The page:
“This creates opportunities to work collaboratively with the companies on inclusive growth strategies that provide business value for them through collectively generating social and environmental outcomes.”
From solar panels to electric vehicle batteries, many critical minerals are necessary for sustainable infrastructure. “What people often forget is that the mining industry is not in opposition to the energy transition—it is essential to it. It’s especially essential to the green economy and everything we want to accomplish in terms of climate change action, whether people want to talk about it or not,” notes Leyson.
Shifting Perspectives on Mining Communities
Further, the report reveals that these external drivers placing pressure on mining communities and companies are likely to have outsized impacts on and further marginalise women. Nearly every external force that the report identifies as a threat to community resilience and the mining industry’s ability to promote it, presents an even greater risk for women.
“Take climate change for example,” notes Leyson. While rising temperatures increase drought risk and threaten food security, decreased rainfall disproportionately affects women who represent the majority of the agricultural labour force in mining communities. In a climate changed world, women must walk farther and toil longer to collect water. Add a mine to this that draws from the same strained water sources, and women face an intensely difficult situation. "However it doesn't have to be this way," Leyson adds.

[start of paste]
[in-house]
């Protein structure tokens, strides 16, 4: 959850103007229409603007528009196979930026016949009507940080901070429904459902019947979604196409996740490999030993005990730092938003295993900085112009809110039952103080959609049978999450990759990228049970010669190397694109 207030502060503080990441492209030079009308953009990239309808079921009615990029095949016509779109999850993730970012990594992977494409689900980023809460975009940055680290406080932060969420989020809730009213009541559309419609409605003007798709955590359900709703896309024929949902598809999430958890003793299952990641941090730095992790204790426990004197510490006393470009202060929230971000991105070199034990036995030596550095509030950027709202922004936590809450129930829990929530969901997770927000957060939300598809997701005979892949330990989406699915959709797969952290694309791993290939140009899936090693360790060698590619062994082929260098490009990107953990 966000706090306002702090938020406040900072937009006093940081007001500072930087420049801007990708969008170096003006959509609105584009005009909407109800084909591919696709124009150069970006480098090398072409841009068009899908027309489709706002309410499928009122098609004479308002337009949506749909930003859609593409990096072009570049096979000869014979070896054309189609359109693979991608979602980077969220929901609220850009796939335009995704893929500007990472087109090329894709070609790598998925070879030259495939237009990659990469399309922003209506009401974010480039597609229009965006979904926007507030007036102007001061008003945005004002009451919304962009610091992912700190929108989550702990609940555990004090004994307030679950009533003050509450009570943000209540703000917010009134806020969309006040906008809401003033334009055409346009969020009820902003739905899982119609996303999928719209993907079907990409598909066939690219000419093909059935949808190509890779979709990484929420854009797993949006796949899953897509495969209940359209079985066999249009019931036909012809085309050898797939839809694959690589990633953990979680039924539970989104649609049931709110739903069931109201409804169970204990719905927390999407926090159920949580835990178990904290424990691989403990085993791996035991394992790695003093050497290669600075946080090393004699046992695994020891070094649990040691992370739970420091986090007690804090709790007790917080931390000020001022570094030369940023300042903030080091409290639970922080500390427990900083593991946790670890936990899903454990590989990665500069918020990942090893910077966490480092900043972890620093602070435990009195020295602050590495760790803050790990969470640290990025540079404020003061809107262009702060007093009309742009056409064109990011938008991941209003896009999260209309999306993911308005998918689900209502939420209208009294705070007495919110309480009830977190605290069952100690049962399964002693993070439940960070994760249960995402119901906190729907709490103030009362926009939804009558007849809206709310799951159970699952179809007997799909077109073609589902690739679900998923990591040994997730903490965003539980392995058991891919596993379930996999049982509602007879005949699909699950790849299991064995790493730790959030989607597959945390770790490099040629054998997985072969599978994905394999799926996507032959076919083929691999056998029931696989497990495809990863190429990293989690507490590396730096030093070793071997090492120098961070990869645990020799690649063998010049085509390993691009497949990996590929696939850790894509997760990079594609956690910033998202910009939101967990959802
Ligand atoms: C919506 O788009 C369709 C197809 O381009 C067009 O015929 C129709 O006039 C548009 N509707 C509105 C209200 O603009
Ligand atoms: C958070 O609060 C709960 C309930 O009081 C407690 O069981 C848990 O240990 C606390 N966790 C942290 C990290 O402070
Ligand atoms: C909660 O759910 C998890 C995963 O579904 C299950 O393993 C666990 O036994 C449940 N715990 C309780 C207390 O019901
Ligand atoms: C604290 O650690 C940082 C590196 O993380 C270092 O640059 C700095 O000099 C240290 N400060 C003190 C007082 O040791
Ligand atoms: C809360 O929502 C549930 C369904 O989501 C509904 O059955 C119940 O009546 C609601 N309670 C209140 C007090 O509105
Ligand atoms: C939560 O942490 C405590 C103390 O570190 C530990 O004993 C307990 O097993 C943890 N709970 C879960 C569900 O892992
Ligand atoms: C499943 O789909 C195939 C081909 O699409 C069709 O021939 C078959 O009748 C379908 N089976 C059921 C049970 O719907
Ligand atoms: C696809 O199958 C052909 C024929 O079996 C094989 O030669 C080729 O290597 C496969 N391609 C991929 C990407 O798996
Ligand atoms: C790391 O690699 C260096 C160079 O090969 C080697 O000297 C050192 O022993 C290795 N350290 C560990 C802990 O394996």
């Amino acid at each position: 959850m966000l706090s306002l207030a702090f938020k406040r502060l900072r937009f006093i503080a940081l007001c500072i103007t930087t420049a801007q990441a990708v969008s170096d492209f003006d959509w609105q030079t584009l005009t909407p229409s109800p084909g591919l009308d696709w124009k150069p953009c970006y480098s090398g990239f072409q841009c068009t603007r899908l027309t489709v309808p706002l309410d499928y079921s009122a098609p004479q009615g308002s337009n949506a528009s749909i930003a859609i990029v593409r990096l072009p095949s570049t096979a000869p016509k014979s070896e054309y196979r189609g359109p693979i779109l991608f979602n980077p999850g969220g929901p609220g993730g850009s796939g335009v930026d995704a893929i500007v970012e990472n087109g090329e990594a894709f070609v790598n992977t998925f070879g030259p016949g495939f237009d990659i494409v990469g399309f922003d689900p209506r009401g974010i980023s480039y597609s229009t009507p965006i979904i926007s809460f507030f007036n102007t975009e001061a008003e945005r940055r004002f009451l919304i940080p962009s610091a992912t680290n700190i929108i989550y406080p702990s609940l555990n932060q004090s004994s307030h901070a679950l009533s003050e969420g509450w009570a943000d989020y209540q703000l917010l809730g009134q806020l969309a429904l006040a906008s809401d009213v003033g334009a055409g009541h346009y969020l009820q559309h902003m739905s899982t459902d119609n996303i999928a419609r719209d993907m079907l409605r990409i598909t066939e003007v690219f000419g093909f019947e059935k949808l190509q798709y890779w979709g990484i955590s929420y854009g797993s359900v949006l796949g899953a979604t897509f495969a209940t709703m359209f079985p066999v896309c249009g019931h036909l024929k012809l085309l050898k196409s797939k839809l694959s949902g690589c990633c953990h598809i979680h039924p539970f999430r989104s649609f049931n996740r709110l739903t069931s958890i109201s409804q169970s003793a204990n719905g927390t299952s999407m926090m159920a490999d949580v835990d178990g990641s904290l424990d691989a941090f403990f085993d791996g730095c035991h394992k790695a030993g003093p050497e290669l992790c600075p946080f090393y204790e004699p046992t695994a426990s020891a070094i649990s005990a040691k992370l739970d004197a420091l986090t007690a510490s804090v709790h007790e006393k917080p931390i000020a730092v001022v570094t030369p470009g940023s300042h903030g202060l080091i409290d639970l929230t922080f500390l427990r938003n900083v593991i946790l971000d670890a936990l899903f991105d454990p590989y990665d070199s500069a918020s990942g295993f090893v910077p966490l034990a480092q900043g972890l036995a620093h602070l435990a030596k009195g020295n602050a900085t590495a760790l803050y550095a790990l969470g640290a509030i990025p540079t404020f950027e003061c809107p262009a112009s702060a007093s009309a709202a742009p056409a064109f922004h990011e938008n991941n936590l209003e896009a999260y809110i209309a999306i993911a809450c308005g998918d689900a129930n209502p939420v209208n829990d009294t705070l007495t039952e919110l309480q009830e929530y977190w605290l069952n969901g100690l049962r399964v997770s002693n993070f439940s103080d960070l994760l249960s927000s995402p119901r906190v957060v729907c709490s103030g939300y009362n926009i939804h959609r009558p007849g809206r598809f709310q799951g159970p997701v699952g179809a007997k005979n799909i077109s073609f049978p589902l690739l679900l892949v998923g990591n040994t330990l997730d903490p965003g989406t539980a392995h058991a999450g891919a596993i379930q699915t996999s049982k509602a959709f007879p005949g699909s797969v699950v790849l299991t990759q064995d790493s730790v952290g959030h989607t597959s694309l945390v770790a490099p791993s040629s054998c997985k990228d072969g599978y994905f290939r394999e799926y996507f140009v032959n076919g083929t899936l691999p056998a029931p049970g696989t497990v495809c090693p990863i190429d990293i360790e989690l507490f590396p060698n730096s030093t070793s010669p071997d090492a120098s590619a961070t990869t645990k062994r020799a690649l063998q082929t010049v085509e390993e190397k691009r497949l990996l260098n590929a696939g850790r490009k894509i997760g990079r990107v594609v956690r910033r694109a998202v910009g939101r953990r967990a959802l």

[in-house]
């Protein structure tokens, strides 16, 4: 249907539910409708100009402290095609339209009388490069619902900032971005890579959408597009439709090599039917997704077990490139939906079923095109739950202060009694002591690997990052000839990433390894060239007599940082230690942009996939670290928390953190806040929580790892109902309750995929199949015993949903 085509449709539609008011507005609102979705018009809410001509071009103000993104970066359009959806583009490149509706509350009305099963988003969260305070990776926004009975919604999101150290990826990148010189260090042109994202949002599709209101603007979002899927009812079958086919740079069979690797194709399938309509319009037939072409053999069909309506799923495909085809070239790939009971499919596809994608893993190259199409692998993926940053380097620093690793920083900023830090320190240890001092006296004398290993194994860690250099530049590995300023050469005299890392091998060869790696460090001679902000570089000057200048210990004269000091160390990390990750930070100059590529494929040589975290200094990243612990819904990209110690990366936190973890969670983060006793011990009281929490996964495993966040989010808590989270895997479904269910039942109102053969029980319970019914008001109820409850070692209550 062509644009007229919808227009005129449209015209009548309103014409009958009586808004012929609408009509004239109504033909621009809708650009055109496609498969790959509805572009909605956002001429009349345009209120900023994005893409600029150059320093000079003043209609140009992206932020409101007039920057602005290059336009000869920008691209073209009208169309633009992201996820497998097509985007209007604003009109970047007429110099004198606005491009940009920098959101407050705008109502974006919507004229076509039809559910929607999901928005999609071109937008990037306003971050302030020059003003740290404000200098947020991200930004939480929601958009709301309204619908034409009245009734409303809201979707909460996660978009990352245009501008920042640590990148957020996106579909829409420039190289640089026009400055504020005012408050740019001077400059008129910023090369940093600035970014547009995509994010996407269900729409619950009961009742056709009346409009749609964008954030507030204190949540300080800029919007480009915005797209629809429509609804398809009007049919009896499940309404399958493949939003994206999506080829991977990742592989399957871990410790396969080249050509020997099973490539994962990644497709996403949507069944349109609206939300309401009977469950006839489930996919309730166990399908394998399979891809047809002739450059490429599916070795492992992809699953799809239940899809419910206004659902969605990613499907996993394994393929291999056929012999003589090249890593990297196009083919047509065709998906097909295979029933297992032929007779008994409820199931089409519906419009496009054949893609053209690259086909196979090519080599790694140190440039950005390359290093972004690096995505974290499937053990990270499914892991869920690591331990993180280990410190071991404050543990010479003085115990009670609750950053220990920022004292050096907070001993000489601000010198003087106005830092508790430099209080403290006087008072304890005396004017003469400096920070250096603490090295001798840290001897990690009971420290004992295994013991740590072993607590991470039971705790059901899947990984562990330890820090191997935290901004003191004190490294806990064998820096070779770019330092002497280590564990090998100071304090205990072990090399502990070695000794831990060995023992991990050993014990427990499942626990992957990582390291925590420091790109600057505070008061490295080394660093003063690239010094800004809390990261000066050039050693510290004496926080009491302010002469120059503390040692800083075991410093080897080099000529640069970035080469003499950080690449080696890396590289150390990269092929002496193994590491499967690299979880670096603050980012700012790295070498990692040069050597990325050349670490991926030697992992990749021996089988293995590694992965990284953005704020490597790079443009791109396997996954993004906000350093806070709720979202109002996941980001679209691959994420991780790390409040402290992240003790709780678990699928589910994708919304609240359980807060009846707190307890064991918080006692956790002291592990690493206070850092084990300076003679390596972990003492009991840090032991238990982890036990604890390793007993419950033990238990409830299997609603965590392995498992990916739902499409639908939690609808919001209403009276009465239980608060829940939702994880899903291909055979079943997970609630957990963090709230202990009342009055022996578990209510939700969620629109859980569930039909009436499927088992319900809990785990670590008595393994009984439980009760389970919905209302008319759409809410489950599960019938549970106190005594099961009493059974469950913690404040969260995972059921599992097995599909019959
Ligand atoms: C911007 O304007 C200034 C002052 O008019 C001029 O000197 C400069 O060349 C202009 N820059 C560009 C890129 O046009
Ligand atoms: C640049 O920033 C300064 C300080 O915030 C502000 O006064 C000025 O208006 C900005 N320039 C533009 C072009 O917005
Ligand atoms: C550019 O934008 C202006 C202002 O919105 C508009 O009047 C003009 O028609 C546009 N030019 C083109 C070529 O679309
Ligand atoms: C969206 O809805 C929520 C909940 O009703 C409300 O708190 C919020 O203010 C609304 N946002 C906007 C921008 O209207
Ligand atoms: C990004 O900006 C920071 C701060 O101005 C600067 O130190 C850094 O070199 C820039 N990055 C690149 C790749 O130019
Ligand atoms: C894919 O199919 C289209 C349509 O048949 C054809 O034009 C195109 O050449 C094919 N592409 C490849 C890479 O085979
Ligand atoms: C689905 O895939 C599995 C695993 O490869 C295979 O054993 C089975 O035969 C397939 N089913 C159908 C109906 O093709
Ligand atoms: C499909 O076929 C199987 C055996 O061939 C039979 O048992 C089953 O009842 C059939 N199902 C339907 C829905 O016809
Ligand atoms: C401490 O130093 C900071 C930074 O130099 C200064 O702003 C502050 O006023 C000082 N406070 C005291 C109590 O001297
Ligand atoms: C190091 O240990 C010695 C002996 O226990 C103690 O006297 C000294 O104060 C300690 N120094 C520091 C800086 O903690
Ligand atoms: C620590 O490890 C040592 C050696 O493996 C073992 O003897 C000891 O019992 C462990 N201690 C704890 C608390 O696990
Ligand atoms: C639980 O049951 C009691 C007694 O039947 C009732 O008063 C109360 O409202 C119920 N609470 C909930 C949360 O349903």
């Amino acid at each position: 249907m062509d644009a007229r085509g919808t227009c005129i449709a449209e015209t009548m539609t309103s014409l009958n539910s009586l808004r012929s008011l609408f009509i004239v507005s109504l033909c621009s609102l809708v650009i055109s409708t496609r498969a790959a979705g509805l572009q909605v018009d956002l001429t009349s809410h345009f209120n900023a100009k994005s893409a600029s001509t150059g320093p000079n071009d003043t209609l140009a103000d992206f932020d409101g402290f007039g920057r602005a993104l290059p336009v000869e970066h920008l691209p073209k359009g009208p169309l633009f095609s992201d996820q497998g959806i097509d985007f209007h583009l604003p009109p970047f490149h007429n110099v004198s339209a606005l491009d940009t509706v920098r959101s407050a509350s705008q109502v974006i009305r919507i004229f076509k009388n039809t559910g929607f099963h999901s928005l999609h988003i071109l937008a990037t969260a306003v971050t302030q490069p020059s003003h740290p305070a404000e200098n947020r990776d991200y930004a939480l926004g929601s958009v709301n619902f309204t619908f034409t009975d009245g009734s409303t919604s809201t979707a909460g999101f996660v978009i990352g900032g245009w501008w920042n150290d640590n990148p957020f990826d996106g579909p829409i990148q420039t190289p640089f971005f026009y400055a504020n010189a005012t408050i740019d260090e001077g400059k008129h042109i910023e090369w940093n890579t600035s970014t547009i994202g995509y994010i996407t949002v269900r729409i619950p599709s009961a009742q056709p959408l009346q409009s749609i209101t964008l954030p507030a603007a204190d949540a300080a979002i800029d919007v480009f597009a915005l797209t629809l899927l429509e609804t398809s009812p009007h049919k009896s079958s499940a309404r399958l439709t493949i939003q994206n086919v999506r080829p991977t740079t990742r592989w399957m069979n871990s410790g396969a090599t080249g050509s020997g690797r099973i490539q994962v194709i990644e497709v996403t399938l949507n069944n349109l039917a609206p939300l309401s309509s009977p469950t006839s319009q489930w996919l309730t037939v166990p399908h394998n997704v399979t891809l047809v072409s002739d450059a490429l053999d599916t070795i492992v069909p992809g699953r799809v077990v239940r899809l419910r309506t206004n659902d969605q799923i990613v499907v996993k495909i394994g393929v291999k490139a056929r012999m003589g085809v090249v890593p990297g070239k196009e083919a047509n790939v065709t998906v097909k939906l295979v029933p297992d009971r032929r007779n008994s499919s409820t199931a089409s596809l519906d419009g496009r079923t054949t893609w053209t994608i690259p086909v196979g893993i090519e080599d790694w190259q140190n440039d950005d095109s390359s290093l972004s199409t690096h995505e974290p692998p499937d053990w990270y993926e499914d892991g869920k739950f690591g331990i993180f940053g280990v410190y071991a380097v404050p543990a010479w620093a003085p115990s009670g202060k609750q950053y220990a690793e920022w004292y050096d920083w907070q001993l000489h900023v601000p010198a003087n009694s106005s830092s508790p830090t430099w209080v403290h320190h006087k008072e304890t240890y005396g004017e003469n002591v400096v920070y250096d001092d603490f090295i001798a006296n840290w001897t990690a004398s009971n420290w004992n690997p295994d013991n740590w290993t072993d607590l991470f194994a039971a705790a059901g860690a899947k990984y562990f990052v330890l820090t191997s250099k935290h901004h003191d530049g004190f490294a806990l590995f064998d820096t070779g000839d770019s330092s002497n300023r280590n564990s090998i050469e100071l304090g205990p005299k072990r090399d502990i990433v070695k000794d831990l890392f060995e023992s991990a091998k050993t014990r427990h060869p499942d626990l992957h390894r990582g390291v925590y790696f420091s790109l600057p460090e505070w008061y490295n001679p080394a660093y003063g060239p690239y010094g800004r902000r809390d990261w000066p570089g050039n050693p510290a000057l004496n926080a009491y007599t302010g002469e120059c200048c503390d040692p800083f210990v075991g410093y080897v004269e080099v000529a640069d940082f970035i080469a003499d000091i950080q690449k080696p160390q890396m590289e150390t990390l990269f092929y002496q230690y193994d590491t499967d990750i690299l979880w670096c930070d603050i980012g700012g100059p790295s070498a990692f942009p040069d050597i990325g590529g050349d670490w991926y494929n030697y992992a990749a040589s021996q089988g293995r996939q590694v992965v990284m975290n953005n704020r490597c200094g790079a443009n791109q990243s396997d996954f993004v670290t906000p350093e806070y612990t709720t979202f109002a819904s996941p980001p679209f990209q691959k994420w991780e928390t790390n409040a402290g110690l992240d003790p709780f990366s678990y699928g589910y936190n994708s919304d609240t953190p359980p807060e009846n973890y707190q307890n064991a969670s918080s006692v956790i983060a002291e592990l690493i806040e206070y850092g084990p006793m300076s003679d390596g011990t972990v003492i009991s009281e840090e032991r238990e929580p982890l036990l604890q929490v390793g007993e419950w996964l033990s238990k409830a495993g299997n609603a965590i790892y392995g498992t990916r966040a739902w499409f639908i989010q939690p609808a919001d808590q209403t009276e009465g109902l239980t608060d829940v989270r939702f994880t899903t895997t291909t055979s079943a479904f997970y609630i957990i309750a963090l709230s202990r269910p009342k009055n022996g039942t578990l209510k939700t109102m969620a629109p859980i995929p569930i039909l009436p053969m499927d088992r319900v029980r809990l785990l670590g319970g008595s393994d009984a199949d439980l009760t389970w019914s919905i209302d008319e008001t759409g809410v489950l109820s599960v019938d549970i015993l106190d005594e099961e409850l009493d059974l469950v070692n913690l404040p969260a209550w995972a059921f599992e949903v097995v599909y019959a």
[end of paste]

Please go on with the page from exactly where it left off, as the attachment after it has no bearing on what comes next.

Mining companies that incorporate inclusive growth strategies can look at how investments in water quality and distribution, in partnership with local and government entities, can lead to a win-win solution that endures beyond the life of the mine.
Mining companies are already beginning to change their approach to communities. “In conducting this study, we spoke with the Social Performance teams at ICMM member companies who understand the external change drivers and are beginning to be more proactive and ambitious in their engagements with communities,” Leyson explains. “The final instalment of this series of papers will focus on practical guidelines for how mining companies can structure and implement successful inclusive growth strategies.”
“For the mining industry to move into the future successfully and sustainably, it must put their communities at the heart of their business strategy,” concludes Tugendhat.
From ensuring skills training that provides sustainable livelihoods to investing in shared infrastructure that bolsters the regional economy, mining companies must integrate inclusive growth strategies into their business plans to create an industry-wide legacy of long-term mining community resilience.
Download the full report, read the first in the series, 'The Fourth Industrial Revolution', and for more information, contact firstname.lastname@example.org.